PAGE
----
The Seven Commandments of Insuring the Rookie Driver

With today’s shaky economy, we all understand the it is crucial to balance the burden of cost with the assurance of auto insurance. Bring together a combination of these experts, and we can develop a consensus, basic rules, or seven essential commandments when it comes to purchasing insurance for the rookie driver.

rookie driver in training

The Rules Thou Must Follow

  1. Thy children shall attend a good, DMV-approved driving school: Don’t waste your money on a shady school. Your child may not even get a license, let alone an insurance policy. Before putting your rookie driver into any traffic school, make absolutely sure that it is approved by your state’s DMV. Usually the DMV’s website has lists of approved schools available to the public.
  2. Thy children shall maintain good grades: Your smart kid is more likely to get a 15-20% discount on premiums by an auto insurance company. All they have to do is maintain a B average (GPA of 3.0 and up). Save some money by keeping them at their studies.
  3. Thy children shall complete the graduated licensing system: Most states are not willing give rookie drivers full road access until they have had the proper supervision and training. Until then, expect your premiums to be higher than usual due to the high-risk factor. Time and experience will ultimately lower your rookie driver’s premiums.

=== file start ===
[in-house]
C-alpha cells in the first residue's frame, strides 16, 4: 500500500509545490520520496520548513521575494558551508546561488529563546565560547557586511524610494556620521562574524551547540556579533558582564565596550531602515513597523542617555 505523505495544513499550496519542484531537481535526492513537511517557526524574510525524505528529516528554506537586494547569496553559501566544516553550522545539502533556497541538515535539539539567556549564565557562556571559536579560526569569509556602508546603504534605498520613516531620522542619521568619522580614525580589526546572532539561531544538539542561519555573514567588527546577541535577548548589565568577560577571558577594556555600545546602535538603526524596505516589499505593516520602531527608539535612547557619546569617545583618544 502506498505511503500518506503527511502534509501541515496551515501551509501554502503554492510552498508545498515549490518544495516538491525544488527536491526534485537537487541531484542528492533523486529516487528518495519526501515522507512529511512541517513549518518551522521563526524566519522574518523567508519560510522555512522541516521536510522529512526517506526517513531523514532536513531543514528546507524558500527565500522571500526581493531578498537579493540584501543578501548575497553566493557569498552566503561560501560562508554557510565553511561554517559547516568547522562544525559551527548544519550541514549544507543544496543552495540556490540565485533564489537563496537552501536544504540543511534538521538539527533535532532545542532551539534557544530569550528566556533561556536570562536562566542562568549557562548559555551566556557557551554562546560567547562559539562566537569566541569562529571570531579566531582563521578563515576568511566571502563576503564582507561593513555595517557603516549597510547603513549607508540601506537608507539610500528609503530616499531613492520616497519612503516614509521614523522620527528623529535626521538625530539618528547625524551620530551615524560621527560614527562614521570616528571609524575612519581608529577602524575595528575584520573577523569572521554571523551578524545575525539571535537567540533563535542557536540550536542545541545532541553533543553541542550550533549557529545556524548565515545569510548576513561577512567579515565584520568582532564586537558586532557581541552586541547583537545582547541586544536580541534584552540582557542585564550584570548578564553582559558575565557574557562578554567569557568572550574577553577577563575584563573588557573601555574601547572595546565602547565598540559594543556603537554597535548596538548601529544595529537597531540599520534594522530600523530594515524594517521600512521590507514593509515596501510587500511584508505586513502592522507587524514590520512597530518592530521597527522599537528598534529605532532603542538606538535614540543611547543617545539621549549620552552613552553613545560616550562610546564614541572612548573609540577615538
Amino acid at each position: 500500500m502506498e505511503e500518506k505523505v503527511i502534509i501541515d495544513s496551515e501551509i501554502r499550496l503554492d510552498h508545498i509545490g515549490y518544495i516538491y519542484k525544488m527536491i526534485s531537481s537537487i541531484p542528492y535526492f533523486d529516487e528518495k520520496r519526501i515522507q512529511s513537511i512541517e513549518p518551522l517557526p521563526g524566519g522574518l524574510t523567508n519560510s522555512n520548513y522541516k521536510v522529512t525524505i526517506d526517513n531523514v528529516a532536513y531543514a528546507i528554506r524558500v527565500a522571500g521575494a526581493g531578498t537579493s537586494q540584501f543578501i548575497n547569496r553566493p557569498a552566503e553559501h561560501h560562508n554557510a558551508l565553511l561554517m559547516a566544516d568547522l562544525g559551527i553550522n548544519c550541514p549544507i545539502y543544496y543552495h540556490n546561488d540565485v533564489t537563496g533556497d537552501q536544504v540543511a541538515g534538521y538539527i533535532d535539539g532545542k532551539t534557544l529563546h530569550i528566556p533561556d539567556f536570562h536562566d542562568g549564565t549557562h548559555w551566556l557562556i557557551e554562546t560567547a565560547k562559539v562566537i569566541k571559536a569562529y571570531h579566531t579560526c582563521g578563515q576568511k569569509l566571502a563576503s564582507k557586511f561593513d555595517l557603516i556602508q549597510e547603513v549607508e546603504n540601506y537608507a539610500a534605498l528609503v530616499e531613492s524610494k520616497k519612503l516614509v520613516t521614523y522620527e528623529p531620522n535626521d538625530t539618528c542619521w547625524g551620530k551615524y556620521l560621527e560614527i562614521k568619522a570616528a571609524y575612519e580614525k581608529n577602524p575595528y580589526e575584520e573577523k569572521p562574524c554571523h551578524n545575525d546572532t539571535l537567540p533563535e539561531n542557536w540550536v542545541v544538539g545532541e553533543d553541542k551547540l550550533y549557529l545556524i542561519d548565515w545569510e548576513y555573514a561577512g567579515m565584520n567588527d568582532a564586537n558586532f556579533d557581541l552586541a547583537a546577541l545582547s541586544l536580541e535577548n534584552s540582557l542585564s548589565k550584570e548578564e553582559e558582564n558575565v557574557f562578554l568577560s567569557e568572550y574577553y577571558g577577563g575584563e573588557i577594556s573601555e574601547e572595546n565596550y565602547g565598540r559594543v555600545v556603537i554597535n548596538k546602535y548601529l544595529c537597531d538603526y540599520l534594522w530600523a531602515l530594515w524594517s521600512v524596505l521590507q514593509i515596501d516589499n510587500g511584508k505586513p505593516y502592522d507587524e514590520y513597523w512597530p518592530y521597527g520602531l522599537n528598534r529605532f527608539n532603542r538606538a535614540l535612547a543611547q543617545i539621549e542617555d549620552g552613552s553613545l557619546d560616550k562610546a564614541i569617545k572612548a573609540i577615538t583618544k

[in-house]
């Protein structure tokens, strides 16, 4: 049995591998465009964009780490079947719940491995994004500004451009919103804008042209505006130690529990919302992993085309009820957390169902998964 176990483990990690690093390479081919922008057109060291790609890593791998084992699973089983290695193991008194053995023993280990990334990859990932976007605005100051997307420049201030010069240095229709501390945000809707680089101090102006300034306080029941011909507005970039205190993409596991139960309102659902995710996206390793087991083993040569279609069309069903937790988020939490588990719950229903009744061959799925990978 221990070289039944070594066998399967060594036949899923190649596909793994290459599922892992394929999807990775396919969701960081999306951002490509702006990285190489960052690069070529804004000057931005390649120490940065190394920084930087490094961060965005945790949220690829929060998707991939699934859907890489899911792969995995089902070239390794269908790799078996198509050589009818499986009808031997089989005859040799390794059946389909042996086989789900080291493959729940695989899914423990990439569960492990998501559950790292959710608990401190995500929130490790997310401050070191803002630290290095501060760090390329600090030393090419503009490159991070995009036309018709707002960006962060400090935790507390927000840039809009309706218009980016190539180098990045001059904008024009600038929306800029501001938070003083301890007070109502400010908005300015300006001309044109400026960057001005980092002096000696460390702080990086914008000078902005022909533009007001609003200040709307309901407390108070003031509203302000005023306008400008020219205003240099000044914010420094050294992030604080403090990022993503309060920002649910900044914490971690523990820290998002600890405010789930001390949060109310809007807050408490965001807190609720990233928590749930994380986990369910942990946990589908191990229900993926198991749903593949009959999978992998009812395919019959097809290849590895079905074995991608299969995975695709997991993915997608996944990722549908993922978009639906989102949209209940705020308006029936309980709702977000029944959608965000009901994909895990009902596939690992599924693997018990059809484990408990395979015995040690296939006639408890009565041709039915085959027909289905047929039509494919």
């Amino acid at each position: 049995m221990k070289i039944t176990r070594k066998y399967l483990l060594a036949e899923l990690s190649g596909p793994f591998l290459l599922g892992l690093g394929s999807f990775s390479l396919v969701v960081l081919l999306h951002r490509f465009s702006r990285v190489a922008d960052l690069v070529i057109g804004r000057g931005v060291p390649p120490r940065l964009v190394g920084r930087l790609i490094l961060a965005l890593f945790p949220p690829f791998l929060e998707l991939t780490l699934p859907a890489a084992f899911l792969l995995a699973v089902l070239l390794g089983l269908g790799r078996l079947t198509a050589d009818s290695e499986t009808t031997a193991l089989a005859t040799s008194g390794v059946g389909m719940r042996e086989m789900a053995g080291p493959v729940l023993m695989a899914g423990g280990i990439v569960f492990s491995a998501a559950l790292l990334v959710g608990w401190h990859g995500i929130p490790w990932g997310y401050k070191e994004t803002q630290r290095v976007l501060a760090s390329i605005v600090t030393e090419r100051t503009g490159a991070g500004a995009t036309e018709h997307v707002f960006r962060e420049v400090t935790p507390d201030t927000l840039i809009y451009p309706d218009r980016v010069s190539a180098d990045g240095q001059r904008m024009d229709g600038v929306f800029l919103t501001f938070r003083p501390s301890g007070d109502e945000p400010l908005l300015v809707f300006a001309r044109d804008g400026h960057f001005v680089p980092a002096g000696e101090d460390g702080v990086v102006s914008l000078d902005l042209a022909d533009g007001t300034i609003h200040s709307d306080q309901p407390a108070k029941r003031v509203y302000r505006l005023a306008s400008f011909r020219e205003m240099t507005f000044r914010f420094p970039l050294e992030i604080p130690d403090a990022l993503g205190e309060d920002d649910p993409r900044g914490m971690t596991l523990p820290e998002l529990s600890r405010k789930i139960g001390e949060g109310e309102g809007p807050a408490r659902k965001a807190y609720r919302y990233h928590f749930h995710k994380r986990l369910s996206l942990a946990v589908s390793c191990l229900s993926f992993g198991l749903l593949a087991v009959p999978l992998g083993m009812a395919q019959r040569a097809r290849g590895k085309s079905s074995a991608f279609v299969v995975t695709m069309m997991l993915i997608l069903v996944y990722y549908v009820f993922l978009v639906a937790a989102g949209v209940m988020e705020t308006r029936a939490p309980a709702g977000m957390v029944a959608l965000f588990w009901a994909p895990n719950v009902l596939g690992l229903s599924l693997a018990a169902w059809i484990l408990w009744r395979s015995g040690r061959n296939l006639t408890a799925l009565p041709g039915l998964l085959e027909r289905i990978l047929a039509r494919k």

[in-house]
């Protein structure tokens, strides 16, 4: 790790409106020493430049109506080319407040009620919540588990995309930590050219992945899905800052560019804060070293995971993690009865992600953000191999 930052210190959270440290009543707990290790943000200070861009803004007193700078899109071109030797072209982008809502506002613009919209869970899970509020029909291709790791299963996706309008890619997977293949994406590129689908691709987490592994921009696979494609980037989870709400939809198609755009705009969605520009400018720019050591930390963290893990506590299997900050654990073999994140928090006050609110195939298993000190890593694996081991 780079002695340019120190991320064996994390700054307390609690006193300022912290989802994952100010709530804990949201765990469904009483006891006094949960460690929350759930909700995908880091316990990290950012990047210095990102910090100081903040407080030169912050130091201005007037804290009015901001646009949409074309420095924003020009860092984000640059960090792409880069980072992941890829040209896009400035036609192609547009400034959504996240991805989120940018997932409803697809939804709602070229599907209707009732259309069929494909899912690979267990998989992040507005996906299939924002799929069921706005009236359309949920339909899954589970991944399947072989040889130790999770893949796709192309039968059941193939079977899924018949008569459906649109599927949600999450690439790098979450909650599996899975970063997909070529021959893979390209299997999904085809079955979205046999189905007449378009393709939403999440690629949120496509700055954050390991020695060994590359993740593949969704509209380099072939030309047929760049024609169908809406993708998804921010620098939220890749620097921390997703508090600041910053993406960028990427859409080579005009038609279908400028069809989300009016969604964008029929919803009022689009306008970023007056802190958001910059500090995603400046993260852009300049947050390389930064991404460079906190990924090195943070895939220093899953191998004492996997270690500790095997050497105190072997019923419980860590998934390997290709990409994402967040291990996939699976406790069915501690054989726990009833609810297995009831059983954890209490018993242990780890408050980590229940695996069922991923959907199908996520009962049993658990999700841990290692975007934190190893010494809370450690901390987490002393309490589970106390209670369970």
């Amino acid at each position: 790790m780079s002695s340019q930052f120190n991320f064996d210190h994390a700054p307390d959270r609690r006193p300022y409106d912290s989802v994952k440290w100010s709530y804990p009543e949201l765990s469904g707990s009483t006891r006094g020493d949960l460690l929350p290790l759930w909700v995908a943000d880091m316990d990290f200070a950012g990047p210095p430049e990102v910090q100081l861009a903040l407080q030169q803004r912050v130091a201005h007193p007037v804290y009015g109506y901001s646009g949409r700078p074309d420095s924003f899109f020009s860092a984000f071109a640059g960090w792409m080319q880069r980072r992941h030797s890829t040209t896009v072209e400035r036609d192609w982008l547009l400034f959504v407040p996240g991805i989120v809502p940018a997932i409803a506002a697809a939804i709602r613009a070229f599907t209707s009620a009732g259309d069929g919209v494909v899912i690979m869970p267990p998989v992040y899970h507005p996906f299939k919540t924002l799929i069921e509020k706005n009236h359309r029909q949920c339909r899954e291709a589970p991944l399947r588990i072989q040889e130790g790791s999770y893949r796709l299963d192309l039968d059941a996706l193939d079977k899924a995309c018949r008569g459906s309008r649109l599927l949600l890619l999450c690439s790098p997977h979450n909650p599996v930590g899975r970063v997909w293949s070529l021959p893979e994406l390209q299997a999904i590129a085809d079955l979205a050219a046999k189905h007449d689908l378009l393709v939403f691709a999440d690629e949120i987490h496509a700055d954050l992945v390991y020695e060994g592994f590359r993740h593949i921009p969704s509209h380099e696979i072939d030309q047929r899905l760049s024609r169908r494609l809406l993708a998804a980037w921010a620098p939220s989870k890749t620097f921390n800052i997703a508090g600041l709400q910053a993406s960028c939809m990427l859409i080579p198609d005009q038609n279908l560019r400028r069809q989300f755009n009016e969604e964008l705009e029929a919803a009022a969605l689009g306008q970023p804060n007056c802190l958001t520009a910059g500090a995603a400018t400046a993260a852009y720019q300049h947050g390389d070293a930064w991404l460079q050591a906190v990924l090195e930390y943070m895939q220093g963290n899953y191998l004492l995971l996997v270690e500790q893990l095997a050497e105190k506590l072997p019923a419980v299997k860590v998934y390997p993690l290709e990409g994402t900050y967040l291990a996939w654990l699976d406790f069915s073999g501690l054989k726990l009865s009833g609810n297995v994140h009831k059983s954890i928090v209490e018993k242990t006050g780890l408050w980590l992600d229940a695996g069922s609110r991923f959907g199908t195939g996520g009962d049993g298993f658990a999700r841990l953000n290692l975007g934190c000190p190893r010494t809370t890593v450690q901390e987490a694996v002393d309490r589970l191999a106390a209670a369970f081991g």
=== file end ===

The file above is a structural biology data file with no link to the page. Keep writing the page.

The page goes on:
4. Thou shall not buy thy children new, fancy cars: It’s like being at the grocery store..no matter how much they want the candy, your child needs the broccoli to grow on. Giving your 16-year old the car of his or her dreams (usually that Beamer, that Mustang, that Escalade that they claim all the other kids are driving) may significantly increase your premium. Avoid this by putting them in the older, embarrassing car that’s still in good working condition.
  5. Remember the deductibles, and keep them high: It’s a risk, but more deductables result in lower premium rates. All the more reason why it’s better to put your rookie driver into the older car. Take it into consideration.
  6. More cars may equal higher premiums: If you have two or more cars, be careful. Insurance companies like to place the rookie driver’s insurance policy on the most expensive of your cars. Take care to designate your child’s policy to the correct car, which hopefully, is that cheaper, less risky, older one.
  7. Thou shall seriously think before reducing liability coverage: This is an easy way to greatly reduce your rookie driver’s monthly premiums, but it’s also extremely high-risk. If your rookie driver ends up in a serious, or fatal, at-fault accident and the claim greatly exceeds your liability coverage, your assets and finances will suffer greatly.

With all this in mind, remember that you can keep your rookie driver’s premiums low while keeping him or her well insured. Just remember these three words: play it safe.

Additional Resources

Please read these additional articles for more information regarding insuring a rookie driver.

  • Erie Insurance – Frequently asked questions: Insuring a young driver
  • Kaiser Health News – New federal transportation law encourages stricter teen driving regs

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